Photo Journal of a Hammered Bangle
Below is a step by step proceedure I use to make a hammered texture bangle. A lot of silver jewellery that is hand made is made using wire, sheet and tube silver. As a silversmith I work with the silver in various ways to create the designs I want. For the hammered texture bangle I start with a strip of silver sheet.
The strip is 1mm thick, 10mm wide and the length varies depending on the size of the bangle I wish to make. The length is always between 30 and 50mm shorter than the overall circumference of the finished bangle. Don`t forget that while hammering any kind of metal you are making the metal thinner but also longer.
The strip of silver is still flexible enough for me to bend with my hands into a rough hoop shape. Its important that the ends to be soldered together are a good match. By using fine files I smooth the ends to an almost perfect joint that I then brush with a borax flux and finally place little pieces of solder called pallions onto the joint to be soldered.
Now it is time to solder the join. For a bangle I use two blow torches. One is designed to heat the bangle and the other is to focus on the area around the join. The principle in soldering silver is to try and heat the whole bangle evenly. Both ends of the silver strip have to reach the solder melting temperature at the same time otherwise the solder will flow onto only one end of the silver rather than between both ends which creates the strong joint necessary for everyday wear and tear.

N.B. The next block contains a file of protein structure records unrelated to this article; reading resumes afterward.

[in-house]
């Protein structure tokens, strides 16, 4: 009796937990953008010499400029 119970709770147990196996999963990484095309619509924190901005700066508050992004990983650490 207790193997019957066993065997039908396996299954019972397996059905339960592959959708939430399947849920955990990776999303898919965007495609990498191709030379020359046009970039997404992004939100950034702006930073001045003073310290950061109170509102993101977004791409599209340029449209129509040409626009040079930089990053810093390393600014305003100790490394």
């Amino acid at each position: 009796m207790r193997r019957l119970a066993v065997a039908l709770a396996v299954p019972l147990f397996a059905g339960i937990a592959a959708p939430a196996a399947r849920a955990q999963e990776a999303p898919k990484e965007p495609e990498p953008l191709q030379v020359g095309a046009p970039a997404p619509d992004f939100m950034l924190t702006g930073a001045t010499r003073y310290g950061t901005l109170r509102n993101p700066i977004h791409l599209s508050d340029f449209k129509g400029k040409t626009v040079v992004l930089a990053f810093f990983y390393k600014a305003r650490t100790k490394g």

You will see in this photograph that the silver has gone black. The reason for this is the sterling silver is only 92.5% silver and the other 7.5% is copper. It isn`t the silver that has gone black, but the copper has. The heat and oxygen makes the copper oxidise (like rust).
Of course, using the blow torches on the bangle makes the metal extremely hot. The melting point of the solder I use is about 760 degrees centigrade. You can allow the metal to cool naturally in the air, but usually we want to quench the metal instead. Quenching means putting the hot bangle into cold water. One of the reasons we do this is it makes sterling silver harder by aligning the crystal structure inside the sterling silver compound.
The quenching doesn`t change any other aspect of the silver. It is still the same colour as after heating and it is now ready to inspect the joint to see if it is good enough. If the are problems at this stage with the joint, they must be sorted out now as there is no way to do it later without damaging a finished bangle.
Now we pickle the bangle. The pickle is designed to remove the copper on the surface of the bangle. Of course, no only does it remove copper, but also the copper oxidisation. That is the reason we do it.
The pickle can take a while to work. By using a pickle with a temperature between 30 and 80 degress centigrade allows the pickle to work quicker. The higher the temperature the better but don`t go higher than 80 degrees centigrade for safety purposes. By this photograph the bangle has been in the pickle about 5 minutes.